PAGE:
Cumbria’s Police and Crime Commissioner, Peter McCall, Cumbria Constabulary and the Soroptomists are supporting UK Anti-Slavery Day on the 18th October, highlighting their new initiative of producing a set of ‘starter bags’ to support victims of modern slavery in Cumbria, as supported by the Commissioner’s Property Fund.
Last year, there were 197 intelligence reports relevant to Cumbria about potential modern slavery and 6,993 potential victims, an increase of 36 per cent on the previous year, were referred into the UK’s National Referral Mechanism.
Modern Slavery is a hidden crime, which is taking place in our takeaways, car washes, nail bars and private homes within Cumbria. There is no typical victim of Slavery. They can be men, women and children of all ages and we need to raise awareness and promote the support services available to modern slavery victims across Cumbria.
Peter McCall said: “The Soroptomists recently received funding from the Property Fund and the Rotary at Cockermouth to produce a set of ‘starter bags’ for victims of slavery and exploitation in Cumbria.
“These ‘new start’ bags contain items such as clean nightwear, new clothes, toiletries and come with a greeting card containing a message: “ We know you have suffered trauma and we want you to know, that although we will never meet, there are people in Cumbria who care about you and are thinking of you.
“We hope these bags, made available and stored with the help of Churches Together in Cumbria, will help Modern Slavery victims feels supported and reassure them that there are options available and support mechanisms in Cumbria for them to make a new start.”
Detective Chief Inspector Craig Smith, force lead on modern slavery for Cumbria Constabulary comments: “People may have the misconception that modern day slavery doesn’t happen in Cumbria – and that it is only an issue for big cities.
“But human trafficking and slavery can happen anywhere. I would urge anyone who has concerns to report them to the police immediately.
“We work hard to protect vulnerable people and stop any possible exploitation as quickly as possible, and to bring anyone found responsible for these horrific crimes to justice.”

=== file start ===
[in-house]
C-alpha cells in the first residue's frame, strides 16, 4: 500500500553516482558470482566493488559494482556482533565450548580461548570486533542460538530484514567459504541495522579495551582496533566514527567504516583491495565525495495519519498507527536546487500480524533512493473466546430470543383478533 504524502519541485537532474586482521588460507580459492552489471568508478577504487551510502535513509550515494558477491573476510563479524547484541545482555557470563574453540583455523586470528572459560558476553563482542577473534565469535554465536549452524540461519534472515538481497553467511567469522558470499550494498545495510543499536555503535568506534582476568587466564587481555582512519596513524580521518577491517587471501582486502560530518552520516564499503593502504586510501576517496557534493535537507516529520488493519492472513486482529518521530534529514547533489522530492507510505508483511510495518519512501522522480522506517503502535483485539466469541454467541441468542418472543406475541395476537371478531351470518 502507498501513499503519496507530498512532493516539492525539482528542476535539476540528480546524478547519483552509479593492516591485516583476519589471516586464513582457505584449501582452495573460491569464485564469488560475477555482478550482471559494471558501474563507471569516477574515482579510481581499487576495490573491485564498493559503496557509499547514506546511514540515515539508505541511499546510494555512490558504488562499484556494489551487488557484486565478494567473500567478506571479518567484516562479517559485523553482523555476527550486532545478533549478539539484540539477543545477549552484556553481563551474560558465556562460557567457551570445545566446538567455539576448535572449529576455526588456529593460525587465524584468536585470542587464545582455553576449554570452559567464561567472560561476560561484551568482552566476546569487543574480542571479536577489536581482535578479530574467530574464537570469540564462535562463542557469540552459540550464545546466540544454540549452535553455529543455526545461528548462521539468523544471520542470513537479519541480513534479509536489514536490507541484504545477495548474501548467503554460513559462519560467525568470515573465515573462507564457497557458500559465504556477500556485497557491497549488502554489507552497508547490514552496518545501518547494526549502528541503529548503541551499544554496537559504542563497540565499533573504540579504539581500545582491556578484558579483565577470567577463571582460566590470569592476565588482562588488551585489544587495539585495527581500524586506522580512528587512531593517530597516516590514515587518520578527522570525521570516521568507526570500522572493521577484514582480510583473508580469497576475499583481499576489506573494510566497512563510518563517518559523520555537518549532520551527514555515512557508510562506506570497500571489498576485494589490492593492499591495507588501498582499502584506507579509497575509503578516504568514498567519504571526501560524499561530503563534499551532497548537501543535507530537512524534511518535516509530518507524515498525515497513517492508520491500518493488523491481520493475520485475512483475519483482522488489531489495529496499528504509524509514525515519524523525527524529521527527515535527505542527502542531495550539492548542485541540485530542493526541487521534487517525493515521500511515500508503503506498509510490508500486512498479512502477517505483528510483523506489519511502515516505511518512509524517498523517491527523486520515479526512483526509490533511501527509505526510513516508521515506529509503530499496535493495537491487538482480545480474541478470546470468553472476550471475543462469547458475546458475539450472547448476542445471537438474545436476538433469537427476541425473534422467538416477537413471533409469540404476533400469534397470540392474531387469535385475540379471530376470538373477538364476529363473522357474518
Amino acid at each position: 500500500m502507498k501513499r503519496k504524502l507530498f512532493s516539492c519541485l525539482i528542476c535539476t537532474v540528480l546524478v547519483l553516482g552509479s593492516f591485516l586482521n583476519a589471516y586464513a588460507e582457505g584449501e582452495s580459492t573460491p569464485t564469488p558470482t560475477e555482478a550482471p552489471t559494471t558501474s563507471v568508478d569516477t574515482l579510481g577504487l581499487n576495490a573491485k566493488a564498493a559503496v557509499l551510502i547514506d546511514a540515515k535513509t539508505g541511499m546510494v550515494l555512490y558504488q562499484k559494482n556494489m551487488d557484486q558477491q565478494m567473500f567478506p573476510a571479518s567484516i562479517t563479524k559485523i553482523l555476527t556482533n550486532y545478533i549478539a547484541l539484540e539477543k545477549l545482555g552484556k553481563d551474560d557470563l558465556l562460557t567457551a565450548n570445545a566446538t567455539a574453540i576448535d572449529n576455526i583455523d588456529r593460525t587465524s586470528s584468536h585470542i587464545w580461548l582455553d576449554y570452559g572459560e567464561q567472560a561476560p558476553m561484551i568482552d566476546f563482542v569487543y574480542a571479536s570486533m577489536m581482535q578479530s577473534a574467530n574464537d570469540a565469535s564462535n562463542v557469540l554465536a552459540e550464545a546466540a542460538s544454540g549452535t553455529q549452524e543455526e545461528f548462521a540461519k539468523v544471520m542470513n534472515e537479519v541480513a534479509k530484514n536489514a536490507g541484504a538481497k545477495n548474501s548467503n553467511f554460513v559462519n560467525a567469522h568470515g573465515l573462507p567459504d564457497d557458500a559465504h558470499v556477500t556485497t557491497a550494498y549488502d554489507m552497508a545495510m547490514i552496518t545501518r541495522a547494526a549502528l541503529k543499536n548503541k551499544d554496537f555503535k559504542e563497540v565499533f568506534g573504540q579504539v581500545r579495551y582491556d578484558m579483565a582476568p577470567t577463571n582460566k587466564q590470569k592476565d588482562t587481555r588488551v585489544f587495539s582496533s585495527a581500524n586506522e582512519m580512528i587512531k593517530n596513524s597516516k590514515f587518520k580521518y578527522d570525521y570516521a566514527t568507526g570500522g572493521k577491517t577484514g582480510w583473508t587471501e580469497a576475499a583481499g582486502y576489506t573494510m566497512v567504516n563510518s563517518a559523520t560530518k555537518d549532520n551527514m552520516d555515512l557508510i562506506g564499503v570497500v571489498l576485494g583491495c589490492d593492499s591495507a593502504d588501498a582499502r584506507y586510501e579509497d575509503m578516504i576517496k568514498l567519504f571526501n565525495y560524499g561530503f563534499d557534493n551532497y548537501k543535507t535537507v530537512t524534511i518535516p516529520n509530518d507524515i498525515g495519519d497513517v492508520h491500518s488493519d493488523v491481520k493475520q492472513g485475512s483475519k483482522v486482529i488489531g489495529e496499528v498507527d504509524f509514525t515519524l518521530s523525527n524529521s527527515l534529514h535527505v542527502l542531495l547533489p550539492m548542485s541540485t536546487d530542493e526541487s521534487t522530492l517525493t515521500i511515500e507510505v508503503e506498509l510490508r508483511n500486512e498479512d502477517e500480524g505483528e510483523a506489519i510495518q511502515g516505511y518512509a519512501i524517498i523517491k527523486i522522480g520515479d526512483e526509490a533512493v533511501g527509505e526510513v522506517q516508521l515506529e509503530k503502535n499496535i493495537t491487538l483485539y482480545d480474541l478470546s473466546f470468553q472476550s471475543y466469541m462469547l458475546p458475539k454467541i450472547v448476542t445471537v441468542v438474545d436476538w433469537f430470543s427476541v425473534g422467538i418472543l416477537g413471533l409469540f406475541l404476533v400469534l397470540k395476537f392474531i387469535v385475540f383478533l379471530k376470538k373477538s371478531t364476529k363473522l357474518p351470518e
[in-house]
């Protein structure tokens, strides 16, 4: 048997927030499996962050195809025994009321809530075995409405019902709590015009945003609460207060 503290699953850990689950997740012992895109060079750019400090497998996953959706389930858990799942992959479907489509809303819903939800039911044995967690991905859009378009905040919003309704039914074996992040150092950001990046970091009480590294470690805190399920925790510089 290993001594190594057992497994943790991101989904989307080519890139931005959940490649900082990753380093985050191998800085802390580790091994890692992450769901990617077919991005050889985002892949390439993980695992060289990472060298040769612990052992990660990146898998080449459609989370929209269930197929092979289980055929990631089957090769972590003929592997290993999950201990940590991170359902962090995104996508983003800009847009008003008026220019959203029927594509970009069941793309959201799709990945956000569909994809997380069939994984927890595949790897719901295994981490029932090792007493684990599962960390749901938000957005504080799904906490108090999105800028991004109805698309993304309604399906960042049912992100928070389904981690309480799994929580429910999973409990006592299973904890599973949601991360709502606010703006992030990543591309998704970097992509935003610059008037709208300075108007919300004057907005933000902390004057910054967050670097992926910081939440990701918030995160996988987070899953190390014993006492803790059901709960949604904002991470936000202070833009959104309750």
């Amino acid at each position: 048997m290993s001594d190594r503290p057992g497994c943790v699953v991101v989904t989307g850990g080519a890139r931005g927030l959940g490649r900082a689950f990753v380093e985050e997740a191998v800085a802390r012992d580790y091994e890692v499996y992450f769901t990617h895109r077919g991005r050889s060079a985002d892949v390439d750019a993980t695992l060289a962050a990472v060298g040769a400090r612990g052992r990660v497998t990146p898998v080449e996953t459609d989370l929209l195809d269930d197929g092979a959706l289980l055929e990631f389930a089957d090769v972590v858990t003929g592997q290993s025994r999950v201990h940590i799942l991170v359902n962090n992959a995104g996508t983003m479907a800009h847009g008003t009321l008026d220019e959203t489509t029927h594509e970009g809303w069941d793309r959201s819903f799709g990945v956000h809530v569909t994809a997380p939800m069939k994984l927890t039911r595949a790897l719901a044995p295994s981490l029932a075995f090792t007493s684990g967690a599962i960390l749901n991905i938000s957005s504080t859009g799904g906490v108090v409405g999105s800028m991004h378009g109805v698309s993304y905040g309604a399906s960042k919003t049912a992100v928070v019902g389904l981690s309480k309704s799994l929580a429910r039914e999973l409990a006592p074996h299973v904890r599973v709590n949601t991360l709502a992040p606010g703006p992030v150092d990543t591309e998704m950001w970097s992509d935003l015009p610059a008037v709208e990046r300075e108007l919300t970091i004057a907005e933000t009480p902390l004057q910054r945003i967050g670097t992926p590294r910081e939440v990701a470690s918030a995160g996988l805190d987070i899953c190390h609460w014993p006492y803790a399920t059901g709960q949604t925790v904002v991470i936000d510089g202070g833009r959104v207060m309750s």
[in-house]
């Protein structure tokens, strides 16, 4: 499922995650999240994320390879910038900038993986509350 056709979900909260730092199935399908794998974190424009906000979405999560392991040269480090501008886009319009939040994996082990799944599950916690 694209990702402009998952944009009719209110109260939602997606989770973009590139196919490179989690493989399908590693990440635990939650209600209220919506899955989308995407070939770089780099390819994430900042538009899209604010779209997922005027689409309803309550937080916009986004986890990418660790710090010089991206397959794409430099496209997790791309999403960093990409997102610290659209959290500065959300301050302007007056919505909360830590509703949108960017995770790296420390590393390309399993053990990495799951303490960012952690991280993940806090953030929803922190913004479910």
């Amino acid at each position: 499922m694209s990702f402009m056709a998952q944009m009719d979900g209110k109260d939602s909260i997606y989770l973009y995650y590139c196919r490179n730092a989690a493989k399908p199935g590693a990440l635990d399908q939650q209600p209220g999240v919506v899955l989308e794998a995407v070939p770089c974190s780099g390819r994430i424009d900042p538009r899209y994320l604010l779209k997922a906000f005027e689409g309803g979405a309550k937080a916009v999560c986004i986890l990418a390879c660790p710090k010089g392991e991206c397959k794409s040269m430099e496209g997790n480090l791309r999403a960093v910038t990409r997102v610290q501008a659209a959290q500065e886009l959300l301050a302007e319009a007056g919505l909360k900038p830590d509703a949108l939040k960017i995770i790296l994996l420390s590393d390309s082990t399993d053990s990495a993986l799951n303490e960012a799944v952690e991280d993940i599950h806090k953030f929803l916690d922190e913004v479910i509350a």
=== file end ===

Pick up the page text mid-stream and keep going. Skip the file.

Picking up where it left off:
DCI Smith added: “I would like to stress that anyone of any race or background could be a victim of modern day slavery.
“Offenders target people who are vulnerable and isolated – which can mean people who do not speak English or do not have friends or family in the country could be more easily preyed upon.
“We often rely on the public for valuable information and evidence when investigating these type of crimes.
“I would urge people to take the time to learn the signs and get in touch if you have any suspicions that something is not quite right.”
Signs that somebody could be a victim of modern slavery include:
- Being scared and withdrawn
- Having unexplained injuries
- They may live and work in the same place
- They have no access to passport or documents
- Having no confidence
- They have limited contact with family, or the outside world
- They don’t know their home or work address
- They are forced or intimidated to work, with low or no pay
- They appear distrustful
- They have poor hygiene and an unkempt appearance
Types of slavery could include sexual exploitation, forced labour and domestic slavery.
Call police on 101 if you have any concerns about slavery or the Modern Slavery Helpline on 08000 121 700
Please note that the next deadline date for Property Fund applicants is 30 November 2019 and for further details, guideline and guidance of how to apply see https://cumbria-pcc.gov.uk/what-we-do/funding/property-fund/